“The first time she was offered the right help, this time she was not. It was very disappointing to be honest. Nothing much was put in place.

“It set in very, very quickly, with both children. For a lot of women, it doesn’t appear until about three or four months. With her it was very fast.

“We tried to get it just her all the help we could and she tried to get the help she could, but it just wasn’t enough.”

Shaciara’s partner Cory-Lee said she was prescribed anti-depressants however, they had little effect.

Shaciara with her partner Cory-Lee Brett and their new baby son Cahir.

“She didn’t get as much help as she should have done,” he said.

“The anti-depressants weren’t doing much for her.”
Muriel added: “She did express that she was low, but there wasn’t much heed taken, I don’t think.

“I spoke to her a few days before she died, she wasn’t good.

“Shaciara would put the mask up. She would give you a wee bit, and then pull it back.

“She was very proud. She was very loving and very caring, put others before herself as well. She would never have wanted anyone to worry about her, and I think that is why she done what she done.

“I think she just thought she was a burden, feeling that way. She didn’t realise how supported and loved she was, but I think that’s because you are not in your own mind, you are not in your right mind.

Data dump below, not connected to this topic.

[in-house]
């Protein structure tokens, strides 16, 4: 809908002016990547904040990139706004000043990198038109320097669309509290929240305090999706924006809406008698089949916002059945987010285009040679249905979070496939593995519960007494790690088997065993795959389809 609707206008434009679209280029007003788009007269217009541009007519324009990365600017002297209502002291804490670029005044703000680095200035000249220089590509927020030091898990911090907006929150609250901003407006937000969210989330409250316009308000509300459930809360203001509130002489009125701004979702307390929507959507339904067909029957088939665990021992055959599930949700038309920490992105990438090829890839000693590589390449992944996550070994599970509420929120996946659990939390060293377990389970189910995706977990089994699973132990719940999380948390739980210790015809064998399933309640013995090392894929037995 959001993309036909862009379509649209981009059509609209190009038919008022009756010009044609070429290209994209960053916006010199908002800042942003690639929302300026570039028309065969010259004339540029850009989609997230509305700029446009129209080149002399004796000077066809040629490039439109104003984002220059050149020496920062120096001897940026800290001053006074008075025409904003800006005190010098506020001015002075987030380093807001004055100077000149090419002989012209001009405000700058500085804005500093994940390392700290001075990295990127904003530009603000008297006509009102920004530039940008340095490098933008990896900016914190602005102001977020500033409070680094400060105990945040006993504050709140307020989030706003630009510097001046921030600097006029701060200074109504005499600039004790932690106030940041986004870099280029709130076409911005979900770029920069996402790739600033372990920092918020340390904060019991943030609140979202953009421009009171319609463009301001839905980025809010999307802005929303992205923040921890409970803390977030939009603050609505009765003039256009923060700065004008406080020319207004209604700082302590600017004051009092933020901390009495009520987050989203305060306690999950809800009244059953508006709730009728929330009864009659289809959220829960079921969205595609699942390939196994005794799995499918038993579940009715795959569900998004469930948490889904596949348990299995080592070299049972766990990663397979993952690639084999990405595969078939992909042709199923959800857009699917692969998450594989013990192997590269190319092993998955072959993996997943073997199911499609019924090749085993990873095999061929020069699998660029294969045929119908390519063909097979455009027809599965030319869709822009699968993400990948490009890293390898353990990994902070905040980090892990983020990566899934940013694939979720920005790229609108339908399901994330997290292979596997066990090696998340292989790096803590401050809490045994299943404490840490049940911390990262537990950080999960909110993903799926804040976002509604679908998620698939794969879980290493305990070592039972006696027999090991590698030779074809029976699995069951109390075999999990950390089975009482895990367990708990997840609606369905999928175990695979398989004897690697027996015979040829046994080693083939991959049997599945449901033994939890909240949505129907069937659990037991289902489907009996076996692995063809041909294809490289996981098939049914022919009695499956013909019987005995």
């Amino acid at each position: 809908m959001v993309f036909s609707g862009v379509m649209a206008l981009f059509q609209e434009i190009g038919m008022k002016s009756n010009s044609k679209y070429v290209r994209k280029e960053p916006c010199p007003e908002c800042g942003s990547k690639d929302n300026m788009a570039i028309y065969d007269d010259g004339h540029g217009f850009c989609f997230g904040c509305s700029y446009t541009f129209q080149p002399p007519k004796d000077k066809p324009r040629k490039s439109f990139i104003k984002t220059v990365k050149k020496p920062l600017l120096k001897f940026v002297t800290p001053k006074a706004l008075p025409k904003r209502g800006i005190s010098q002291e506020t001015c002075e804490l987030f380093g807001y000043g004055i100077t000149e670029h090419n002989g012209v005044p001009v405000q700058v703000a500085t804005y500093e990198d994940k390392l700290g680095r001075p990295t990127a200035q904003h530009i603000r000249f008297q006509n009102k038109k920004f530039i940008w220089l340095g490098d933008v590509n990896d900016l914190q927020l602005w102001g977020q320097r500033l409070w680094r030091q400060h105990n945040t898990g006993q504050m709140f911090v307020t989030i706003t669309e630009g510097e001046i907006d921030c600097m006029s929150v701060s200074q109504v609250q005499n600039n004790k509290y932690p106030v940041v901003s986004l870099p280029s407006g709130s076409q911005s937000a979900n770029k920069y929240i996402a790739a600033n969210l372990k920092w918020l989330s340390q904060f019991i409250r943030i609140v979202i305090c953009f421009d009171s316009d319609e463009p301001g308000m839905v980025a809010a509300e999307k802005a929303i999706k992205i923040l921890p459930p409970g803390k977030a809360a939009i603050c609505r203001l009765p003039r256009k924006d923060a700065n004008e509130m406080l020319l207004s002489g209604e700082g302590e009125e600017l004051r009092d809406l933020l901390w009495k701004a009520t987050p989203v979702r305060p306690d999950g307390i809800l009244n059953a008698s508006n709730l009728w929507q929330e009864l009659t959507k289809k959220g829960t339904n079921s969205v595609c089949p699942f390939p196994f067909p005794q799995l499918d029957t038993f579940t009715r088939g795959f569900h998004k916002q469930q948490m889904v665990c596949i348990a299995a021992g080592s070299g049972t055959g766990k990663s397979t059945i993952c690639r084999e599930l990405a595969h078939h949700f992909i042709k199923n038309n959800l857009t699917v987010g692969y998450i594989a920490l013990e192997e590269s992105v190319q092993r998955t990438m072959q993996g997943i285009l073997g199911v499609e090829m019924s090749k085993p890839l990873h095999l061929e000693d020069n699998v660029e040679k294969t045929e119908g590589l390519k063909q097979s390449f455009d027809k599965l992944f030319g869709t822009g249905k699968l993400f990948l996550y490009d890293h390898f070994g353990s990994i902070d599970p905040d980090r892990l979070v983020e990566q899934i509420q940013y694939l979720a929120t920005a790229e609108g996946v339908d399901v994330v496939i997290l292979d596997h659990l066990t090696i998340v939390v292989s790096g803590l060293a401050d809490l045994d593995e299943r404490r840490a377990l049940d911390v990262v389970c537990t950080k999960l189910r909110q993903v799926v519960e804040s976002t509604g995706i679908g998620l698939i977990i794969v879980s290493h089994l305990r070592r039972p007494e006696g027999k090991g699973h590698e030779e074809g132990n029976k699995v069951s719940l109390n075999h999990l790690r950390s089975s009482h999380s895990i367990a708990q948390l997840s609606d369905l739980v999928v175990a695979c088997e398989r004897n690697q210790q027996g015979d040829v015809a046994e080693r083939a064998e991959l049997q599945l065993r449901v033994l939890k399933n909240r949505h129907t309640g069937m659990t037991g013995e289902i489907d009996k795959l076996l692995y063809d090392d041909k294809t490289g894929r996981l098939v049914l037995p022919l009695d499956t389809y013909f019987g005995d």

“Your mind is dark and negative, and you think that everyone is against you, and all those feelings are not true.

“You can’t trust your mind when you feel like that.

“I think the whole system fails young girls and women in that situation. I personally went through it, and my husband at the time tried his best to help me as he could, but it was the end of our marriage it was that bad.
“It’s hard and it is frightening. I think you have the extra pressure of trying to be a very good mother, show everyone what a very good mother you are, especially the first time because the pressure is just too much because you are afraid to speak out and say, I can’t cope.

“I believe if she had of had the right support network, she would still be here.”
On Friday night, dozens of Shaciara’s friends and family, including her seven brothers and sisters, gathered outside her mum’s Dunclug Park home in a touching tribute to the 18-year-old.